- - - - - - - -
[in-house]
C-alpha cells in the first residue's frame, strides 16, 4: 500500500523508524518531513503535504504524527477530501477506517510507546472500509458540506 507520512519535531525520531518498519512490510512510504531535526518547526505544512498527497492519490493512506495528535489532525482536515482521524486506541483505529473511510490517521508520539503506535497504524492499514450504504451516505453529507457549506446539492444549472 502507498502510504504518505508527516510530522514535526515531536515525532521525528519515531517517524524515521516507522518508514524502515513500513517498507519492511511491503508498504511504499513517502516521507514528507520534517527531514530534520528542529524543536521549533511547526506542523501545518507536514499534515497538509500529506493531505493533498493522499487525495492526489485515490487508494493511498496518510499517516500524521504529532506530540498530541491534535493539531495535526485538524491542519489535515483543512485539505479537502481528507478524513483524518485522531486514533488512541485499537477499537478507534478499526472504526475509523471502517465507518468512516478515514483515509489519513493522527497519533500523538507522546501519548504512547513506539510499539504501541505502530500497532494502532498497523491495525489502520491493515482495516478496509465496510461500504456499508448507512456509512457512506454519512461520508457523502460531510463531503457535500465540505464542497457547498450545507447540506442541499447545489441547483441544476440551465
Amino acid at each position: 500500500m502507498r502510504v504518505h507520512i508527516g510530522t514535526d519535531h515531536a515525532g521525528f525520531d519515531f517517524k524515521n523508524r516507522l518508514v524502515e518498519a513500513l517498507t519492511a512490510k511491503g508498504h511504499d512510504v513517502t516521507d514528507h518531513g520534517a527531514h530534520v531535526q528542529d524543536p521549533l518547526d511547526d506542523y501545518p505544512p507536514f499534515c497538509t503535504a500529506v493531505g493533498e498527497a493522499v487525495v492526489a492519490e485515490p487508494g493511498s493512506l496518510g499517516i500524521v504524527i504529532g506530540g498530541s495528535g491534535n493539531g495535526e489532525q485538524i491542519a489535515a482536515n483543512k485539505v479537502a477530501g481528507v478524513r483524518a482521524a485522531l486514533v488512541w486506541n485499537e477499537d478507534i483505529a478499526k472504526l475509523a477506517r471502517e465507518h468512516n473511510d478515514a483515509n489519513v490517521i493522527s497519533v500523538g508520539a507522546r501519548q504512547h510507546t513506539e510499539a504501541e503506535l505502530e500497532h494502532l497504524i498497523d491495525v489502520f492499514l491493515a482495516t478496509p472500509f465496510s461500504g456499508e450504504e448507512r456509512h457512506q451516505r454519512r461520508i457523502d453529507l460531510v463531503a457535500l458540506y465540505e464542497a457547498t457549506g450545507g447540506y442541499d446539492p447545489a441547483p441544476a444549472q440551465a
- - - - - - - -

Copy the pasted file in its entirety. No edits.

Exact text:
[in-house]
C-alpha cells in the first residue's frame, strides 16, 4: 500500500523508524518531513503535504504524527477530501477506517510507546472500509458540506 507520512519535531525520531518498519512490510512510504531535526518547526505544512498527497492519490493512506495528535489532525482536515482521524486506541483505529473511510490517521508520539503506535497504524492499514450504504451516505453529507457549506446539492444549472 502507498502510504504518505508527516510530522514535526515531536515525532521525528519515531517517524524515521516507522518508514524502515513500513517498507519492511511491503508498504511504499513517502516521507514528507520534517527531514530534520528542529524543536521549533511547526506542523501545518507536514499534515497538509500529506493531505493533498493522499487525495492526489485515490487508494493511498496518510499517516500524521504529532506530540498530541491534535493539531495535526485538524491542519489535515483543512485539505479537502481528507478524513483524518485522531486514533488512541485499537477499537478507534478499526472504526475509523471502517465507518468512516478515514483515509489519513493522527497519533500523538507522546501519548504512547513506539510499539504501541505502530500497532494502532498497523491495525489502520491493515482495516478496509465496510461500504456499508448507512456509512457512506454519512461520508457523502460531510463531503457535500465540505464542497457547498450545507447540506442541499447545489441547483441544476440551465
Amino acid at each position: 500500500m502507498r502510504v504518505h507520512i508527516g510530522t514535526d519535531h515531536a515525532g521525528f525520531d519515531f517517524k524515521n523508524r516507522l518508514v524502515e518498519a513500513l517498507t519492511a512490510k511491503g508498504h511504499d512510504v513517502t516521507d514528507h518531513g520534517a527531514h530534520v531535526q528542529d524543536p521549533l518547526d511547526d506542523y501545518p505544512p507536514f499534515c497538509t503535504a500529506v493531505g493533498e498527497a493522499v487525495v492526489a492519490e485515490p487508494g493511498s493512506l496518510g499517516i500524521v504524527i504529532g506530540g498530541s495528535g491534535n493539531g495535526e489532525q485538524i491542519a489535515a482536515n483543512k485539505v479537502a477530501g481528507v478524513r483524518a482521524a485522531l486514533v488512541w486506541n485499537e477499537d478507534i483505529a478499526k472504526l475509523a477506517r471502517e465507518h468512516n473511510d478515514a483515509n489519513v490517521i493522527s497519533v500523538g508520539a507522546r501519548q504512547h510507546t513506539e510499539a504501541e503506535l505502530e500497532h494502532l497504524i498497523d491495525v489502520f492499514l491493515a482495516t478496509p472500509f465496510s461500504g456499508e450504504e448507512r456509512h457512506q451516505r454519512r461520508i457523502d453529507l460531510v463531503a457535500l458540506y465540505e464542497a457547498t457549506g450545507g447540506y442541499d446539492p447545489a441547483p441544476a444549472q440551465a